Absent a Bruton claim, OCGA § 24-3-52 arguably governs the admissibility of the statement.   Under that provision, “[t]he confession of one joint offender or conspirator made after the enterprise is ended shall be admissible only against himself.” 27  It “is designed to protect a defendant from the hearsay confession of a co-conspirator who does not testify at trial.” 28  At base, therefore, the provision relates to hearsay admissibility.29  And we know of no requirement that a trial court give a contemporaneous limiting instruction regarding use of hearsay.   Accordingly, this claim of error presents no basis for reversal.30

4. In three enumerations of error, Short alleges that the trial court improperly charged the jury on the venue principles in OCGA § 17-2-2(b), (e), and (h) because the indictment did not inform him that the State planned to use these subsections.   In Division 1(a), however, we rejected Short's claim that the State cannot rely on these subsections unless it references them in the indictment.   It follows that these enumerations of error lack merit.

 5. The trial court charged the jury that, “[a]lthough slight evidence of venue may be sufficient where the fact of venue is not contested, ․ it is a jurisdictional fact and must be proved beyond a reasonable doubt.”   In Jones v. State,31 which was decided five years after the trial in this case, our Supreme Court held that the “slight evidence” exception to the venue requirement has no application “once a plea of not guilty is entered and a defendant is put on trial.”   Short thus argues that the trial court erroneously included the “slight evidence” language in its charge.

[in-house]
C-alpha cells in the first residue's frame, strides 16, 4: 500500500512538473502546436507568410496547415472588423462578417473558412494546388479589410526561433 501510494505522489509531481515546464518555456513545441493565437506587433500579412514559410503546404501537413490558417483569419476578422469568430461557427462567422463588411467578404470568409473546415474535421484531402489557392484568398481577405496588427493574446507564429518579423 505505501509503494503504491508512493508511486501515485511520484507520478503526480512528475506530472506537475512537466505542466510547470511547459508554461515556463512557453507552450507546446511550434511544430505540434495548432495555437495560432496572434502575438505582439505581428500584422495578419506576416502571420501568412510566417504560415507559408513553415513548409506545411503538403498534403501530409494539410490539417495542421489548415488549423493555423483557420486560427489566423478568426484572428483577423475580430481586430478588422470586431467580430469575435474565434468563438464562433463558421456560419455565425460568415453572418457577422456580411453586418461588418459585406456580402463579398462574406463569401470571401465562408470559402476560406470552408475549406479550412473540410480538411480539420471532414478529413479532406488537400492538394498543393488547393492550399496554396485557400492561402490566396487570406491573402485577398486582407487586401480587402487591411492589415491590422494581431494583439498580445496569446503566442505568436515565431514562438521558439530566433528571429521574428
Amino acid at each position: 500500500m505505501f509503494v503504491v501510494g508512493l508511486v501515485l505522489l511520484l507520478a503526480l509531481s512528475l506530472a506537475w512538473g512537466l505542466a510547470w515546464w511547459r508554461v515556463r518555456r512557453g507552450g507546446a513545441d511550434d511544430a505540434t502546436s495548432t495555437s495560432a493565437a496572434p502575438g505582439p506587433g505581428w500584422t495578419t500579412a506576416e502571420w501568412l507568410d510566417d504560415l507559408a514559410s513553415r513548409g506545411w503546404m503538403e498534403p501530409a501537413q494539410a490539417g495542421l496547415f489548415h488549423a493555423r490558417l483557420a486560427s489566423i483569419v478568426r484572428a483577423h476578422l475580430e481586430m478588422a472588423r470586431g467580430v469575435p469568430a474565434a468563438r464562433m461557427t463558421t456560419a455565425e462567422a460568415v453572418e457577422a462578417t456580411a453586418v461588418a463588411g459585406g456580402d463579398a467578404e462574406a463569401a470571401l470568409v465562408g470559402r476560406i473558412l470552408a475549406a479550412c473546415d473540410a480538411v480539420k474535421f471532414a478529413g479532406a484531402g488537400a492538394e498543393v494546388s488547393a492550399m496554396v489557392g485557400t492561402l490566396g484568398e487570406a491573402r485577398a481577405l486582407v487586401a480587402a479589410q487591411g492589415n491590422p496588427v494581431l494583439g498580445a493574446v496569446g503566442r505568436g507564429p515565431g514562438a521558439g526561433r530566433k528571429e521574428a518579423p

Even if error occurred, however, we find no basis for reversal.   It is clear that Short contested venue with respect to the offenses-such as the sexual assaults-that occurred after the car exited the Douglasville apartment complex.   His trial counsel questioned the investigating officer about venue, and Short asserted in his statement to police, which the jury heard, that the vehicle left Douglas County moments after the kidnapping.   By its own terms, therefore, the “slight evidence” language did not apply to those crimes.   Moreover, Short admitted to police that the initial attack, including the kidnapping, hijacking, and armed robbery, occurred at the Douglas County apartment complex.   Under these circumstances, it is highly improbable that any alleged error contributed to the verdict, rendering it harmless.32